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Do Side Writing Projects Sideline your Book Project?


By John Bond


Journal articles. Grant proposals. Book chapters. White papers. Blog posts for a friend. Contributions to the university newsletter. Alumni magazine articles.

There are lots of “opportunities” or requests from colleagues and friends to write. As you develop in your career, the number will increase, especially if you can deliver. On time and with the expected results. But there may come a day when you will have a contract for your own textbook or monograph. Then things will all be on your shoulders.

And the other writing request will keep on coming. Is this a good thing? Do they help or hinder the book project? As with most questions, the answer is that it depends.

Your book project writing and side project writing needs to all be driven by deadlines, definitions, and expectations. What is expected of you, precisely and when? Make sure it is clear about the deliverable.



Same with the book project. Before you make any promises to the publisher, and definitely before you sign any book contract, be certain that the deadlines are realistic with your schedule and the other demands on your life. I appreciate optimism, but a publisher is looking for realism (and one might suggest even pessimism) in regard to date setting. They have obligations on their end.

In regard to side projects, some might suggest paring back or eliminating them for the duration of the writing of the book. But hold for that thought.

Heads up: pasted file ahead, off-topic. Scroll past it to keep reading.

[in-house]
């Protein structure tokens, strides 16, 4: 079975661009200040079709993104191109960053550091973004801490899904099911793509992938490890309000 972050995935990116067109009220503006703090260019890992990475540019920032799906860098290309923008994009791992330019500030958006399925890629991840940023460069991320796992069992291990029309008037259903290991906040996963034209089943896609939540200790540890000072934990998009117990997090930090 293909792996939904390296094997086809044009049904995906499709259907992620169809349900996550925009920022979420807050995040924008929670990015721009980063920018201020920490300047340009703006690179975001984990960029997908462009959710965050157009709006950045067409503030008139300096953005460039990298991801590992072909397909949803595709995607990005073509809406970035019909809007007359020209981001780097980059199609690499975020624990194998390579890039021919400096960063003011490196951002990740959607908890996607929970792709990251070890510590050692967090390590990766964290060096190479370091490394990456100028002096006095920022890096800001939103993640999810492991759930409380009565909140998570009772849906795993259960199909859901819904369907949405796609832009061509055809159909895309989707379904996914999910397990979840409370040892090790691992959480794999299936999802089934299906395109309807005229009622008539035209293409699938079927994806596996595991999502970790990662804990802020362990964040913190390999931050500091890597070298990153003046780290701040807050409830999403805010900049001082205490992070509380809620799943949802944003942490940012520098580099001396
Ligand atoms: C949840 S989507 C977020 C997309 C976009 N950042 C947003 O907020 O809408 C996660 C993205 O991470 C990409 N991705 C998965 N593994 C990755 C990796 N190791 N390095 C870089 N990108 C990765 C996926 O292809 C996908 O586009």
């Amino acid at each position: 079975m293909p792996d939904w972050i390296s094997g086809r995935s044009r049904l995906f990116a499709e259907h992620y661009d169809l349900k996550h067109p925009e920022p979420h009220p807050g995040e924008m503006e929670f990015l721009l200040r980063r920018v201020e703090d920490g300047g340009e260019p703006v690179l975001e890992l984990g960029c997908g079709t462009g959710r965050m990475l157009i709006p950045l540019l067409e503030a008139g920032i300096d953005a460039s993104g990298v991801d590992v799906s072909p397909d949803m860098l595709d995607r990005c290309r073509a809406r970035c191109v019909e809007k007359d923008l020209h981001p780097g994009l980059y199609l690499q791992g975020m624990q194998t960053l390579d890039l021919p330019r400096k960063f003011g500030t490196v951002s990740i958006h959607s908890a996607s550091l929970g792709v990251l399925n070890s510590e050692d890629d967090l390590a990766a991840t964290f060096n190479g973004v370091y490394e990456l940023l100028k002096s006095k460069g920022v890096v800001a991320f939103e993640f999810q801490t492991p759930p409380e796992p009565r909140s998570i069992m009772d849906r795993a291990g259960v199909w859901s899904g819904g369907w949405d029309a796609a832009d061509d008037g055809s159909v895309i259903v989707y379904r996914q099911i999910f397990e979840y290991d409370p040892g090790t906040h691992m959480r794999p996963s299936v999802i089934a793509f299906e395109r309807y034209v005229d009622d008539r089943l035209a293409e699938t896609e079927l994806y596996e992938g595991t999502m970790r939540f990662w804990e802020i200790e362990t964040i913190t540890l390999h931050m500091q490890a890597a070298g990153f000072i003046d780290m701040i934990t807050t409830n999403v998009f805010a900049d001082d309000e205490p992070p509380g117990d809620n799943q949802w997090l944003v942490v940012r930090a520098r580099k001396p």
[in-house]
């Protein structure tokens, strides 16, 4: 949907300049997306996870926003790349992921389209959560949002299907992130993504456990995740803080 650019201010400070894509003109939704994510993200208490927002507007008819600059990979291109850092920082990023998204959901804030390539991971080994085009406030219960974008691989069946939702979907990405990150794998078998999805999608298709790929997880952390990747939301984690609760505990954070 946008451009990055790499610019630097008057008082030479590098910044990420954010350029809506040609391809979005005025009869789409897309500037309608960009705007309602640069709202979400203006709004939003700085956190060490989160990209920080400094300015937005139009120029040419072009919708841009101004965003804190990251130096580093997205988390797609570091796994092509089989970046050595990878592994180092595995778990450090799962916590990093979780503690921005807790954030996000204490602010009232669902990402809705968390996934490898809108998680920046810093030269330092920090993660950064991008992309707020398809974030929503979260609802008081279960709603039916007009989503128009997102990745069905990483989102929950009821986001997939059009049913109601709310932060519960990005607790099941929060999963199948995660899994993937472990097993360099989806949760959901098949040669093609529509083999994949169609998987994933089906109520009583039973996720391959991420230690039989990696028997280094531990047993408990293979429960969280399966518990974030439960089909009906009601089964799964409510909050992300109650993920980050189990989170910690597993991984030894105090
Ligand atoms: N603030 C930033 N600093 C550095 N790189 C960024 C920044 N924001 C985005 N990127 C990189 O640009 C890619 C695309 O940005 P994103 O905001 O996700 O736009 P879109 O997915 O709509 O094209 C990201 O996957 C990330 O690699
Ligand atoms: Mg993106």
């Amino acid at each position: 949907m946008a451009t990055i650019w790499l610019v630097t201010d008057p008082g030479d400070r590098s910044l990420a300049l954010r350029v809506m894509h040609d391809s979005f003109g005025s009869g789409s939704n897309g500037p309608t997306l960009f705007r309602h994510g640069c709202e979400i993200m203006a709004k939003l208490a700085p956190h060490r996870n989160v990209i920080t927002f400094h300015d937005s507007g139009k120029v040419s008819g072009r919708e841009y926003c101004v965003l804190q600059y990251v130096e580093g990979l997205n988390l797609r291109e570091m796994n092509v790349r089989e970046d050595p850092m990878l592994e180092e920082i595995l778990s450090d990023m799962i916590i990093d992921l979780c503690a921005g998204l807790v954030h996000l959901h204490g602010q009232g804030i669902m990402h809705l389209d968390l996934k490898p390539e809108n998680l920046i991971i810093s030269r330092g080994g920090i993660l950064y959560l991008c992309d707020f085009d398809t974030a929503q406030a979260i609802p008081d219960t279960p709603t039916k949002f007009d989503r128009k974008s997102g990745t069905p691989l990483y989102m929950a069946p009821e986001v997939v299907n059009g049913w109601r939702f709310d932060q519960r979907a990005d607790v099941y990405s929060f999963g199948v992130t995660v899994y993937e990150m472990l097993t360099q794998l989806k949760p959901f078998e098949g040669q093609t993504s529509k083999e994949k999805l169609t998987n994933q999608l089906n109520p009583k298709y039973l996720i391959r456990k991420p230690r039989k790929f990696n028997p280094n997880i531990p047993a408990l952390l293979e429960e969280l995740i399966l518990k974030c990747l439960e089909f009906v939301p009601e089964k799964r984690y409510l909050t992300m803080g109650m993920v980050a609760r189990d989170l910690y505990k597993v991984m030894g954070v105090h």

Why are you involved with these other efforts? They bring you many benefits. Any serious writing makes you a better writer.

They also keep you in the conversation within your subject area. These efforts make connections for you, perhaps for future chapter contributors or peer reviewers for your own work. You are part of a village and need to be a good citizen.

These efforts are part of the equation that makes you the expert you are m which is the reason the publisher signed you to write your book! They bring you prestige (and promotion) within your institution. They also bring you the funding you need to continue your work.

As you move toward a book project, start to be deliberate. Wrap up the projects you have in the works. Be deliberative about future ones you agree to. This does not mean saying no to future projects but pick and choose. Pick the “high value” ones. Be firmer on the deadlines and don’t stress yourself.

These projects are also an opportunity when it comes to the future marketing and promotion of your book; an important aspect of your project’s success. The people associated with these side projects can help you. Perhaps they can provide endorsements for your work. They might connect you to podcasts or blogs in your subject area for you to contribute to. New books need ambassadors. The editor for a peer review journal or the editor of the book you contributed chapter for can be a powerful ally.

Consider these side projects as opportunities, ones that can be the foundation for your future book project. Be firm in what you commit to and make sure you deliver.



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